Phison expects SSD pricing to increase by at least 10% in the coming months due to rising demand driven by Chia cryptocurrency mining coupled with supply constraints. Furthermore, the company expects a currently short supply of SSD controllers to persist through 2022 and 2023.
Phison sells SSDs and other NAND flash-based storage devices powered by its own controllers to branded drive suppliers and PC makers. The company has a vast portfolio of products that use NAND memory from different manufacturers, so it has business relations with foundries (which produce its controllers), NAND makers, component suppliers, and OEMs. Microsoft is one of Phison’s major customers — the company uses a Phison-based SSD in its latest Xbox game consoles.
Unofficial reports say that Phison and other Taiwan-based designers of SSD controllers increased prices of their chips in the first quarter because of high demand amid production capacity constraints at foundries. Phison generated $460 million in revenue in Q1 2021 and earned $60.6 million in profits during the quarter, reports DigiTimes. The company is optimistic about its business in Q2 2021 as the demand for storage is increasing.
KS Pua, chairman of Phison, reportedly said that NAND flash makers were set to increase memory pricing again, by approximately 10% in Q3 2021, because of high demand driven by the growing PC market and the rise of Chia cryptocurrency mining. Higher flash pricing and the higher price for controllers will inevitably make SSDs more expensive in the coming months.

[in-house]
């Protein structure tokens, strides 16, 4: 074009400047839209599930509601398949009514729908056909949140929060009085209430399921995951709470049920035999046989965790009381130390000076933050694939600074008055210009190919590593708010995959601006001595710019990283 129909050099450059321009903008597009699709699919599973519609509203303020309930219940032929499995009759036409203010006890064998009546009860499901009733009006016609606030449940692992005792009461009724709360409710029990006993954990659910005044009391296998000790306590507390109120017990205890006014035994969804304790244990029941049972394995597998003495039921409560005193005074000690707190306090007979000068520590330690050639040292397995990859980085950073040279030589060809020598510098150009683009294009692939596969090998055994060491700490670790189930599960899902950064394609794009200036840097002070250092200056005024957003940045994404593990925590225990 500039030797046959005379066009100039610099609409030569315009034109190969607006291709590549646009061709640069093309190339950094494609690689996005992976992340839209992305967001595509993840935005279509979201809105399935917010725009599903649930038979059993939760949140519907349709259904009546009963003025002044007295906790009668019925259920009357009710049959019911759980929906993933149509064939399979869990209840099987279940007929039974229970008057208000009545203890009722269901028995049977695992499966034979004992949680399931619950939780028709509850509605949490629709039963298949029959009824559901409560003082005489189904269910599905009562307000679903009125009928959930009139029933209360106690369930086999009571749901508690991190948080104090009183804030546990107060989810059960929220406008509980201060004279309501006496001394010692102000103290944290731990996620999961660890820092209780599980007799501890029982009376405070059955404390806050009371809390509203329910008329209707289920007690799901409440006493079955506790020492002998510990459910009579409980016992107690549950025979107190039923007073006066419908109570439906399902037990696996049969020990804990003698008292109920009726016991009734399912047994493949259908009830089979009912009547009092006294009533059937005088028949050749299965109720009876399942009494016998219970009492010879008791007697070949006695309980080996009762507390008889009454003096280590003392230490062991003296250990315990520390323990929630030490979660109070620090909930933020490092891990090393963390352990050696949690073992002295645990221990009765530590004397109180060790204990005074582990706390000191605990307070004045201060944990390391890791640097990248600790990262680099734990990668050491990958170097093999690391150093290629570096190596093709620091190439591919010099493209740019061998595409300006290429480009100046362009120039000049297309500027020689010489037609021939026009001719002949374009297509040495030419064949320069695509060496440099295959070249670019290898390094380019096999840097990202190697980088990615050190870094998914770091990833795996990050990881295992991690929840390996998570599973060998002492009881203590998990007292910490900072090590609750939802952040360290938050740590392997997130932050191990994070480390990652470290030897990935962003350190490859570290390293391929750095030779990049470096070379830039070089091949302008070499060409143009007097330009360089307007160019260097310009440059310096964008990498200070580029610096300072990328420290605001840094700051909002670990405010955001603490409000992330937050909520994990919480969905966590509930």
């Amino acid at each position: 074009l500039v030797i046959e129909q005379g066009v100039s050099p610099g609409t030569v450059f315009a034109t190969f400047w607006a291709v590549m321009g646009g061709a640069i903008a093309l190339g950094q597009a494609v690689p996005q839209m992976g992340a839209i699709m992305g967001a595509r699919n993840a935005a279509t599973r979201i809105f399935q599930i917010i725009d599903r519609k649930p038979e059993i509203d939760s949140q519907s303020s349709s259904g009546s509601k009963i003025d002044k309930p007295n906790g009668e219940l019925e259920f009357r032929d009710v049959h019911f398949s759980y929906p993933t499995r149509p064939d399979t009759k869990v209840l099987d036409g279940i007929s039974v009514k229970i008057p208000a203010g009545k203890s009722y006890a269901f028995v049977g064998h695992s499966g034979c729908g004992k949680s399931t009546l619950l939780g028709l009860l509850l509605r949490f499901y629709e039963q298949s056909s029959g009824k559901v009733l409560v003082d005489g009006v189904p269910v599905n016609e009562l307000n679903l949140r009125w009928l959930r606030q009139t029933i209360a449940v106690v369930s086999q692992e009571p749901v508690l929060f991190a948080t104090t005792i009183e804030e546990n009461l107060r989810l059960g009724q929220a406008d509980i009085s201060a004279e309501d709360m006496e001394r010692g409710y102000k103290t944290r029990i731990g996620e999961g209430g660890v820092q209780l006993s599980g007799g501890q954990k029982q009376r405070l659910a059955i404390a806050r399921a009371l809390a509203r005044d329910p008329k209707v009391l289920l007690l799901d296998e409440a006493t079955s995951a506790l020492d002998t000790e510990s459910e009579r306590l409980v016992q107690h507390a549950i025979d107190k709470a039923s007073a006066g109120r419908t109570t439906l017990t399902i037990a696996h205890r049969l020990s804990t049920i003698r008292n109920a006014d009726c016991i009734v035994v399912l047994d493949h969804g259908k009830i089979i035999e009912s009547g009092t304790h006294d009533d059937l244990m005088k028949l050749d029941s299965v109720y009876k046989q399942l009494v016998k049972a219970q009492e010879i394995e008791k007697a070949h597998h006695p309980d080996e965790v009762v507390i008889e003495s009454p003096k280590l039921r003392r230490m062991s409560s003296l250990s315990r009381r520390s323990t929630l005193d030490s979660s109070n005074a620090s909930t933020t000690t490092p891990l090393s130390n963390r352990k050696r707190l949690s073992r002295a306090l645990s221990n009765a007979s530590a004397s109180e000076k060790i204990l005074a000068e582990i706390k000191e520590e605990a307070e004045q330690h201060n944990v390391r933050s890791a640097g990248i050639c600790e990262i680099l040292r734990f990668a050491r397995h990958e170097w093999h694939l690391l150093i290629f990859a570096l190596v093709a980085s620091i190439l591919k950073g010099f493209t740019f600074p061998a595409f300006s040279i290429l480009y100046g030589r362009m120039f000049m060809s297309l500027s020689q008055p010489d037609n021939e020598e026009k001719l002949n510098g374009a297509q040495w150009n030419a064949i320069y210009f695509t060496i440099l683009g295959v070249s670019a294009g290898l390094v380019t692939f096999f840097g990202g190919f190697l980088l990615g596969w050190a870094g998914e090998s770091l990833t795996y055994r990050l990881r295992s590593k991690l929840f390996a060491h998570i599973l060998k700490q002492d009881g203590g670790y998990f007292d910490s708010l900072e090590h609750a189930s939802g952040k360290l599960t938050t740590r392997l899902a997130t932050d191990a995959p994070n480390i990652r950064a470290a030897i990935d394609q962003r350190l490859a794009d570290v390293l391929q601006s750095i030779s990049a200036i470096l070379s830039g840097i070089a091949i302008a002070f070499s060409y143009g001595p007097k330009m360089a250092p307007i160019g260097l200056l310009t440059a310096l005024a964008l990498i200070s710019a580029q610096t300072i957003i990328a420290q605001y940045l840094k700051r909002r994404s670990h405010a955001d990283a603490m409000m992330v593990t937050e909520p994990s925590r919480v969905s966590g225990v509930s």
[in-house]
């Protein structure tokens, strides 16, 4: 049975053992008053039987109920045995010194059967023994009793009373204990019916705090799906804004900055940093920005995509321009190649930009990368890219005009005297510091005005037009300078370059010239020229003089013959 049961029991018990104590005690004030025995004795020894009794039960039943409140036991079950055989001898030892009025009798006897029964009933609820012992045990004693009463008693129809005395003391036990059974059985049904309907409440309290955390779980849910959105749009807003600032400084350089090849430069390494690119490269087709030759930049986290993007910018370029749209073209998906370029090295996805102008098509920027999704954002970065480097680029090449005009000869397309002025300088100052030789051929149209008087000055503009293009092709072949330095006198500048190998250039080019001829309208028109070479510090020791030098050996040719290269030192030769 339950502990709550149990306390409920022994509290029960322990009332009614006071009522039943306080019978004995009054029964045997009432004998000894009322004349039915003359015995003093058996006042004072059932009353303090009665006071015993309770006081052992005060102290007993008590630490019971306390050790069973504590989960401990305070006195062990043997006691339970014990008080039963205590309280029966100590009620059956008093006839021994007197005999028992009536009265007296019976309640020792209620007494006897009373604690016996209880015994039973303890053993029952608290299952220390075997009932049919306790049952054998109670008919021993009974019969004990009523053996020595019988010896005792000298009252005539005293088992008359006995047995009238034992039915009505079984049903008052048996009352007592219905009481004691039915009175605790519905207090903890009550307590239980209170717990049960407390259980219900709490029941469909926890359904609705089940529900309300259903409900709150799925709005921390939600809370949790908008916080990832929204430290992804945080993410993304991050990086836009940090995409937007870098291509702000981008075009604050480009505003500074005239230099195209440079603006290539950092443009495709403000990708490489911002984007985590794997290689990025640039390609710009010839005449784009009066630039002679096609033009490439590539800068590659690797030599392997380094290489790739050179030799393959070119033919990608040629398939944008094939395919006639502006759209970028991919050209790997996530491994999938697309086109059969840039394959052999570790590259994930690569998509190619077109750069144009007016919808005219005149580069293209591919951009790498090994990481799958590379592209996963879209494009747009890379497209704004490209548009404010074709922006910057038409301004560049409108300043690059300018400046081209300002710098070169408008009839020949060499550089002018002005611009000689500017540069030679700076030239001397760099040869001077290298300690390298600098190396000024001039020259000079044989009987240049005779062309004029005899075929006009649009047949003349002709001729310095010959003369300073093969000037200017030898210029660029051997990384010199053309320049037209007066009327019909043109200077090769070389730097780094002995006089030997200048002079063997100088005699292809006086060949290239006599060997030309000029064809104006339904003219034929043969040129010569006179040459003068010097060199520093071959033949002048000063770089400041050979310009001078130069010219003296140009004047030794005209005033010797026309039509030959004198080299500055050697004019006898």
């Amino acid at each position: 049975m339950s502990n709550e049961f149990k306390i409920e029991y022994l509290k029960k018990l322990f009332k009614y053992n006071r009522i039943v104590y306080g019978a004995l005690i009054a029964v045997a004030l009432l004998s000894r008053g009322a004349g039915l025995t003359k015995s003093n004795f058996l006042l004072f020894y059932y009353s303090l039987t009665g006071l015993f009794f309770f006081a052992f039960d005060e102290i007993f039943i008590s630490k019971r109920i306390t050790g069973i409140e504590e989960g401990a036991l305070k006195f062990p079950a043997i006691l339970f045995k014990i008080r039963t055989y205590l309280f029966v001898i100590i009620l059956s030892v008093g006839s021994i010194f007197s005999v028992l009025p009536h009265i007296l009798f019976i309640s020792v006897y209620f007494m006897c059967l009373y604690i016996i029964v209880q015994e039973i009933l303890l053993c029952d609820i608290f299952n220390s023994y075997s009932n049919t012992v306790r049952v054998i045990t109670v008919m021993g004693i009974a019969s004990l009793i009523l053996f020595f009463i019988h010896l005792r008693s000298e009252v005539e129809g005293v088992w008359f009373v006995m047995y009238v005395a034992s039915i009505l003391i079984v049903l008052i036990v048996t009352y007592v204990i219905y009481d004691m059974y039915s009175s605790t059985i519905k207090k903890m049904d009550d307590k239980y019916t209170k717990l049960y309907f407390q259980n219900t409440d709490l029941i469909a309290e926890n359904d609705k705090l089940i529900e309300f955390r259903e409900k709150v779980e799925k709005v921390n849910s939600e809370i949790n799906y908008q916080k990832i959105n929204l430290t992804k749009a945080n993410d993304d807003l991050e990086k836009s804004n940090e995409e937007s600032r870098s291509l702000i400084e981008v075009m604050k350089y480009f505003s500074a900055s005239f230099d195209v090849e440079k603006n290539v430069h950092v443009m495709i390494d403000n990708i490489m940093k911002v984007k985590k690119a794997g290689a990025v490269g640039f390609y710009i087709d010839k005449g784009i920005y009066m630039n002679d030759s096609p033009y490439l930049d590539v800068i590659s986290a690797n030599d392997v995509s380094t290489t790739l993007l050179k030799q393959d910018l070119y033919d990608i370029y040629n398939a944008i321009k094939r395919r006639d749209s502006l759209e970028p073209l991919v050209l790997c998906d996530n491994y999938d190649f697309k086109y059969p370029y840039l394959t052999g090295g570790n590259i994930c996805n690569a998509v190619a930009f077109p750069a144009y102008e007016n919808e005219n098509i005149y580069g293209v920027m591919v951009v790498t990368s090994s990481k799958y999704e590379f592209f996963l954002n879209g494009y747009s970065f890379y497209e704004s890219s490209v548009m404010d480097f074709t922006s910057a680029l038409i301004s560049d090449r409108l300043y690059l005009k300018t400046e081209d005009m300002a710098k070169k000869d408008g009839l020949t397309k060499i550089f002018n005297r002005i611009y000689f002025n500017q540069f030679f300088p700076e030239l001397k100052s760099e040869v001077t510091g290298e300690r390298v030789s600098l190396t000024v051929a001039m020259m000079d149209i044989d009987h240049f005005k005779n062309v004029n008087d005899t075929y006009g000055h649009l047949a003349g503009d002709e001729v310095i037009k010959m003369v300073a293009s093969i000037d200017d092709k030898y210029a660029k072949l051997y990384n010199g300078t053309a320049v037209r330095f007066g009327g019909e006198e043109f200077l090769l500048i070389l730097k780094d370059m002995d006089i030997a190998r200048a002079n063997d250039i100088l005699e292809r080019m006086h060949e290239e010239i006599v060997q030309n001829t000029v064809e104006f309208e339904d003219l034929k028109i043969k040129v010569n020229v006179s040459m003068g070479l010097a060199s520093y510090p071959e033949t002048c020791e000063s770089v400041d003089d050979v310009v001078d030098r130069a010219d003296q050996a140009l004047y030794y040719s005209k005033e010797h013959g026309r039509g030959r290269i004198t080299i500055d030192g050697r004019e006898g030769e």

Unfortunately, it is hard to guess how significantly SSD prices might increase. Still, traditionally the prices of entry-level models get substantially higher as they are sold with razor-thin margins, and there is no way for suppliers to keep their prices stable, even at the cost of their own profits. Meanwhile, as Chia farmers prefer higher-end SSDs with better endurance, rapidly growing demand for such drives may also affect their prices.
SSD controller pricing will remain high in 2022 and 2023 due to constraints of production capacities at foundries, according to the chairman of Phison. Companies like TSMC, UMC, GlobalFoundries, and others are expanding their mature node production capacity to help address the shortfall, but the process will take some time.